Session 2, Tench & Jones

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CSR & Social Media: Challenges & Lessons

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  • Changing way we live, work and do businessOpportunities for creation, co-creation and production of knowledge and valueChanging how businesses operate, market their offerings (including CSR credentials), communicate and manage their affairsOld (media) world, new worldWeb 2.0 and corporate messagingEU communication directors survey findingsImpact on corporate thinking, messaging and behaviourRe-thinking communication strategies
  • An intriguing web!Companies are increasingly using social media to communicate their social responsibilityHow best to manage CSR and corporate reputation in the context of the social web is a management problematicSocial media means business reputation is no longer solely in the hands of management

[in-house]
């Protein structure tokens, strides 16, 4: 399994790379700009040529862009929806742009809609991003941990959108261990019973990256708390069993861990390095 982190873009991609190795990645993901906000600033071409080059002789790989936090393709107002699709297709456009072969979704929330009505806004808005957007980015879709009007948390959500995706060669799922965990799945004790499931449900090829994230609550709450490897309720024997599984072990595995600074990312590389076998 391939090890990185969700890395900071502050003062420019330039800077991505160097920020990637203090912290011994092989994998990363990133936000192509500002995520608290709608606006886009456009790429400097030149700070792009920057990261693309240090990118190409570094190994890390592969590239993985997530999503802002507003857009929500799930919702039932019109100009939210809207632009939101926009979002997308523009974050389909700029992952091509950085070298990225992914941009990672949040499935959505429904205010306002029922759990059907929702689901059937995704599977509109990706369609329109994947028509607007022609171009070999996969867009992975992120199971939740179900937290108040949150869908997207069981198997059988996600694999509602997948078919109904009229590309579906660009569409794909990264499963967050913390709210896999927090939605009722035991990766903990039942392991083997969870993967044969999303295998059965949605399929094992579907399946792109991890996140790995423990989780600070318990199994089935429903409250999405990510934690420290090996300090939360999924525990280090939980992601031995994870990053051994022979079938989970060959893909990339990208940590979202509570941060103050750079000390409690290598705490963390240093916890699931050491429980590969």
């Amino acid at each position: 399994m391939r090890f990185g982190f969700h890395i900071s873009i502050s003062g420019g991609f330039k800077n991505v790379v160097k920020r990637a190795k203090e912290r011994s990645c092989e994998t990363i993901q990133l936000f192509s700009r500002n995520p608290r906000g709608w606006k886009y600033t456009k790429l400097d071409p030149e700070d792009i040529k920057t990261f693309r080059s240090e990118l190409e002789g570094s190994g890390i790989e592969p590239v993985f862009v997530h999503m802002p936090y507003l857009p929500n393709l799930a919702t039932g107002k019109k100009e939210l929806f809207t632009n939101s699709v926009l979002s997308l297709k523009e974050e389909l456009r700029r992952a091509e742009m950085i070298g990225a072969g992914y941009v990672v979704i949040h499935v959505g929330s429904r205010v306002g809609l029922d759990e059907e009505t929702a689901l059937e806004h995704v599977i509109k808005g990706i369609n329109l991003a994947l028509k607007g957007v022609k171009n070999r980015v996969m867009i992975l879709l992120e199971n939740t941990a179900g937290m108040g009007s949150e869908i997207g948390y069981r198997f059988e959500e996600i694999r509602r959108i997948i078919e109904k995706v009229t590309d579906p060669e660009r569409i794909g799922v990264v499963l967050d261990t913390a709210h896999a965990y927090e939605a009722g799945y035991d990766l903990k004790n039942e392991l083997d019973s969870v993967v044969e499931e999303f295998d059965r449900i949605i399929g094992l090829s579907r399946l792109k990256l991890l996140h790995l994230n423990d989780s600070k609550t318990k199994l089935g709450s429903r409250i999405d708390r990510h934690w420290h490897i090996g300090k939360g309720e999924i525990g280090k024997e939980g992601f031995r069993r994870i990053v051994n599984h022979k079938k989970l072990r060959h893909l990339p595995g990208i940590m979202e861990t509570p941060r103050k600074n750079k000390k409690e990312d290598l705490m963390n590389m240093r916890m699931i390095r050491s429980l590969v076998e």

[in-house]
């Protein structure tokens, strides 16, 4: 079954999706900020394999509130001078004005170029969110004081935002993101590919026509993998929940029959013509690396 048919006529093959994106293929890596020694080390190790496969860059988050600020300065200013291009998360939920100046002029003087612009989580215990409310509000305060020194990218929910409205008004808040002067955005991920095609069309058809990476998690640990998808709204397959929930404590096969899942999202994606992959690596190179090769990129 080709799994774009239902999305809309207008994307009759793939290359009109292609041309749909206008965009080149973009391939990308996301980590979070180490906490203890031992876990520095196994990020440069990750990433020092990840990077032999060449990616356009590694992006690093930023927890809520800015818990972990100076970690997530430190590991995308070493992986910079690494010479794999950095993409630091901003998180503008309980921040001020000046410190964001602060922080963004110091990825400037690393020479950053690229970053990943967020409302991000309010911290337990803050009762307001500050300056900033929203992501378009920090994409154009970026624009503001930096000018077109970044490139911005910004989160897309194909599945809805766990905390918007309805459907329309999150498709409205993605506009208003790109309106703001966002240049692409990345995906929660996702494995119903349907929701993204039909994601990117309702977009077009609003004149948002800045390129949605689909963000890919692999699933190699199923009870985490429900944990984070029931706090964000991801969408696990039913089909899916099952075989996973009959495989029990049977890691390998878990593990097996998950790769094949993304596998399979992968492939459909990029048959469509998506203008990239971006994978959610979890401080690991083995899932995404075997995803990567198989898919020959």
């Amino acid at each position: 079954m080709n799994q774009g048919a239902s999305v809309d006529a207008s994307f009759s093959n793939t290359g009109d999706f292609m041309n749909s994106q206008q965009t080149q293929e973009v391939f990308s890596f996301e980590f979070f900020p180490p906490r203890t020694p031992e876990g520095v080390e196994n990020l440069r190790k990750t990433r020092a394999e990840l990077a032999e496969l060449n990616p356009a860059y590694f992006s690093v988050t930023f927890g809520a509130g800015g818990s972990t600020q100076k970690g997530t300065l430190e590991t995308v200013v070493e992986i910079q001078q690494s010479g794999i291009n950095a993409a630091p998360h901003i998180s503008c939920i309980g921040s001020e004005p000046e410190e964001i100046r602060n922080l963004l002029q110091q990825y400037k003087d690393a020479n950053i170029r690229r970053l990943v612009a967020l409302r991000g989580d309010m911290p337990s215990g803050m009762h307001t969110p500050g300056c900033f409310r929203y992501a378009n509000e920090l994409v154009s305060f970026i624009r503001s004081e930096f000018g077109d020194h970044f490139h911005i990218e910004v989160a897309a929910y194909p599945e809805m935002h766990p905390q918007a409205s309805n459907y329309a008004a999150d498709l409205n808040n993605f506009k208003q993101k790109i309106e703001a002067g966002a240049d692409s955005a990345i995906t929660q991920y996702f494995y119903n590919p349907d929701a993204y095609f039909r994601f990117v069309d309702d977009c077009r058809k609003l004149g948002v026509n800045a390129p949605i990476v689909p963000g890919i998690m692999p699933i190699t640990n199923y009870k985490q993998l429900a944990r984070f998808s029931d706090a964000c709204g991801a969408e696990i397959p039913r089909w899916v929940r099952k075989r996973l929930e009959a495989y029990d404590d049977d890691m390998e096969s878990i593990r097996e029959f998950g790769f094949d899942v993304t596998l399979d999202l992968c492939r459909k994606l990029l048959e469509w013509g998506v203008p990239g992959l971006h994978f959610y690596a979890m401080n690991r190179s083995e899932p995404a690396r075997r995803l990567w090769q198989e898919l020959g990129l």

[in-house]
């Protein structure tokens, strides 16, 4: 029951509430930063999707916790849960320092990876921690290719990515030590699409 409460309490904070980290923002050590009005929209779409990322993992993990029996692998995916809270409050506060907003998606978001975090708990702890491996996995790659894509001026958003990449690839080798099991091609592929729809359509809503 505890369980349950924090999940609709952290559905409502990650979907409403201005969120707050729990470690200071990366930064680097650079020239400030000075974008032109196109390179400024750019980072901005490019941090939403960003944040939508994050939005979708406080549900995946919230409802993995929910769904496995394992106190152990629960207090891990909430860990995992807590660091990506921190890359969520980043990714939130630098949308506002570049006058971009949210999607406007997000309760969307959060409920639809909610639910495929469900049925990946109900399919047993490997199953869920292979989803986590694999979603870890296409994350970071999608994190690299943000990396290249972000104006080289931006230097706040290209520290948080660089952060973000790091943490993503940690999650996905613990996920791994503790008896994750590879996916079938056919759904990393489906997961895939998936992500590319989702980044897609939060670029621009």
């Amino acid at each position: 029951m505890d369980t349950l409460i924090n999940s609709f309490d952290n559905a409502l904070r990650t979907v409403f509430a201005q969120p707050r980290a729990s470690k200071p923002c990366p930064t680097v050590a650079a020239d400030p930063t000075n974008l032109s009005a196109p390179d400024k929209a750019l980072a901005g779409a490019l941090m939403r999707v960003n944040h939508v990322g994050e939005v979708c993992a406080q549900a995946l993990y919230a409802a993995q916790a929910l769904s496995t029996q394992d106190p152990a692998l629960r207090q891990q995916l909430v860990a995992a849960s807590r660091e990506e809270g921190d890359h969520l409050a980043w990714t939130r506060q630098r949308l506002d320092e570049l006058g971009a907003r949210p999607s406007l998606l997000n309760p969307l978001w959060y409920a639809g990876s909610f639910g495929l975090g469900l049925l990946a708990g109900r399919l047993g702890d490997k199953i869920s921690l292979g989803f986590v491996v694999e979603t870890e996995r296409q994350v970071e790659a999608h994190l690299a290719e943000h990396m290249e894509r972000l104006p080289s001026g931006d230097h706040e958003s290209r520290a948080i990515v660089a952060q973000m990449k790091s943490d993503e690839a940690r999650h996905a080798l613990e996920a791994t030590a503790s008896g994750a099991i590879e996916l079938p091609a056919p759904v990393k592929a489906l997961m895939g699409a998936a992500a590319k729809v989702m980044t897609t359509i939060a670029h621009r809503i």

• Companies need to confront and minimise their CSI whilst developing and communicating their CSR.Companies need to build positive on-line CSR credentials and corporate reputations.
  • So what does some of the evidence tell us? From a European perspective we have the ECM (2007-2011). See the year on year growth of online and social media activities by practice (when asked how important are the following methods in addressing stakeholders?). On line the strongest but most recent rapid growth in social media (blogs etc)When focussing down onto channels, online communities (social networks) way ahead